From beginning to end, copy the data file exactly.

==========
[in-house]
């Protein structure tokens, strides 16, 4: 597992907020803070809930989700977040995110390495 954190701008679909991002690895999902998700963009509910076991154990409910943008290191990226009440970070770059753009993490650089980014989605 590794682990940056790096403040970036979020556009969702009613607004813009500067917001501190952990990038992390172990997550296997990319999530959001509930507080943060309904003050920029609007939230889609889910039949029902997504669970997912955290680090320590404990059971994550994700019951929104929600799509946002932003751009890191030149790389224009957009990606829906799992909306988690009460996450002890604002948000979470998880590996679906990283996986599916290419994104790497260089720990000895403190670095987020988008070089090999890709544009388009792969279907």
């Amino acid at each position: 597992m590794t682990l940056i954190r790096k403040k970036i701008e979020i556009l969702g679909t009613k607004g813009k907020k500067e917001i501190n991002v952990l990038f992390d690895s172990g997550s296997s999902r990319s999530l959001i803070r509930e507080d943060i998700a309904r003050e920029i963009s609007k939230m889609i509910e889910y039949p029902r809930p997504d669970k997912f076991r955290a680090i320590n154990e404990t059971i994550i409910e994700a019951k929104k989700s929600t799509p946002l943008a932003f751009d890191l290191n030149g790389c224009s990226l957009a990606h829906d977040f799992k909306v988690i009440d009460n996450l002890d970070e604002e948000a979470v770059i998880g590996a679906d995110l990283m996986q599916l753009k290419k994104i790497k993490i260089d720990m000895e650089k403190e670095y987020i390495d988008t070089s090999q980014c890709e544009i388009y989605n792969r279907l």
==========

[in-house]
């Protein structure tokens, strides 16, 4: 597992907020803070809930989700977040995110390495 954190701008679909991002690895999902998700963009509910076991154990409910943008290191990226009440970070770059753009993490650089980014989605 590794682990940056790096403040970036979020556009969702009613607004813009500067917001501190952990990038992390172990997550296997990319999530959001509930507080943060309904003050920029609007939230889609889910039949029902997504669970997912955290680090320590404990059971994550994700019951929104929600799509946002932003751009890191030149790389224009957009990606829906799992909306988690009460996450002890604002948000979470998880590996679906990283996986599916290419994104790497260089720990000895403190670095987020988008070089090999890709544009388009792969279907």
């Amino acid at each position: 597992m590794t682990l940056i954190r790096k403040k970036i701008e979020i556009l969702g679909t009613k607004g813009k907020k500067e917001i501190n991002v952990l990038f992390d690895s172990g997550s296997s999902r990319s999530l959001i803070r509930e507080d943060i998700a309904r003050e920029i963009s609007k939230m889609i509910e889910y039949p029902r809930p997504d669970k997912f076991r955290a680090i320590n154990e404990t059971i994550i409910e994700a019951k929104k989700s929600t799509p946002l943008a932003f751009d890191l290191n030149g790389c224009s990226l957009a990606h829906d977040f799992k909306v988690i009440d009460n996450l002890d970070e604002e948000a979470v770059i998880g590996a679906d995110l990283m996986q599916l753009k290419k994104i790497k993490i260089d720990m000895e650089k403190e670095y987020i390495d988008t070089s090999q980014c890709e544009i388009y989605n792969r279907l």